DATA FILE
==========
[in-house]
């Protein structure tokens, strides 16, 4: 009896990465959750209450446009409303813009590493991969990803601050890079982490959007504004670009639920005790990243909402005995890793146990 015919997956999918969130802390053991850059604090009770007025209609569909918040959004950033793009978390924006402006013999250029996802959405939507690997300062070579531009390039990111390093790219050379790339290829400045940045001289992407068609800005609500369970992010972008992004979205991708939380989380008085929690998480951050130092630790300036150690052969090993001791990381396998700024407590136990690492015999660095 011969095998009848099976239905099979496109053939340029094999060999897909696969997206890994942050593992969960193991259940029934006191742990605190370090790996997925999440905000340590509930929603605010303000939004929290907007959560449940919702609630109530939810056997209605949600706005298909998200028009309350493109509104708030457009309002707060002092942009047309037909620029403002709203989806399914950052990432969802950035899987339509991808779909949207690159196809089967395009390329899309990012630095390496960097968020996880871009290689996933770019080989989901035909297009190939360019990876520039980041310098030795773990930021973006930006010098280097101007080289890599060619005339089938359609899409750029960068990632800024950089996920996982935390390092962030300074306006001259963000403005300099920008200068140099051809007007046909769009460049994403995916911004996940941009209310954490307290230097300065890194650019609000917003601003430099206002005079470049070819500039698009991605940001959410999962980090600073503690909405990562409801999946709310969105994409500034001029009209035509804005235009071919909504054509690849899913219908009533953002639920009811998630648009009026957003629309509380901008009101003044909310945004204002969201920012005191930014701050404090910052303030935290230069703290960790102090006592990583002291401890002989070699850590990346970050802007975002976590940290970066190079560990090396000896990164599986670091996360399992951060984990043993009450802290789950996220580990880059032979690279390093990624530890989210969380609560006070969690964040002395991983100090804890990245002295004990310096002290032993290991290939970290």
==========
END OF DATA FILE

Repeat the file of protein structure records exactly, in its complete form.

[in-house]
């Protein structure tokens, strides 16, 4: 009896990465959750209450446009409303813009590493991969990803601050890079982490959007504004670009639920005790990243909402005995890793146990 015919997956999918969130802390053991850059604090009770007025209609569909918040959004950033793009978390924006402006013999250029996802959405939507690997300062070579531009390039990111390093790219050379790339290829400045940045001289992407068609800005609500369970992010972008992004979205991708939380989380008085929690998480951050130092630790300036150690052969090993001791990381396998700024407590136990690492015999660095 011969095998009848099976239905099979496109053939340029094999060999897909696969997206890994942050593992969960193991259940029934006191742990605190370090790996997925999440905000340590509930929603605010303000939004929290907007959560449940919702609630109530939810056997209605949600706005298909998200028009309350493109509104708030457009309002707060002092942009047309037909620029403002709203989806399914950052990432969802950035899987339509991808779909949207690159196809089967395009390329899309990012630095390496960097968020996880871009290689996933770019080989989901035909297009190939360019990876520039980041310098030795773990930021973006930006010098280097101007080289890599060619005339089938359609899409750029960068990632800024950089996920996982935390390092962030300074306006001259963000403005300099920008200068140099051809007007046909769009460049994403995916911004996940941009209310954490307290230097300065890194650019609000917003601003430099206002005079470049070819500039698009991605940001959410999962980090600073503690909405990562409801999946709310969105994409500034001029009209035509804005235009071919909504054509690849899913219908009533953002639920009811998630648009009026957003629309509380901008009101003044909310945004204002969201920012005191930014701050404090910052303030935290230069703290960790102090006592990583002291401890002989070699850590990346970050802007975002976590940290970066190079560990090396000896990164599986670091996360399992951060984990043993009450802290789950996220580990880059032979690279390093990624530890989210969380609560006070969690964040002395991983100090804890990245002295004990310096002290032993290991290939970290």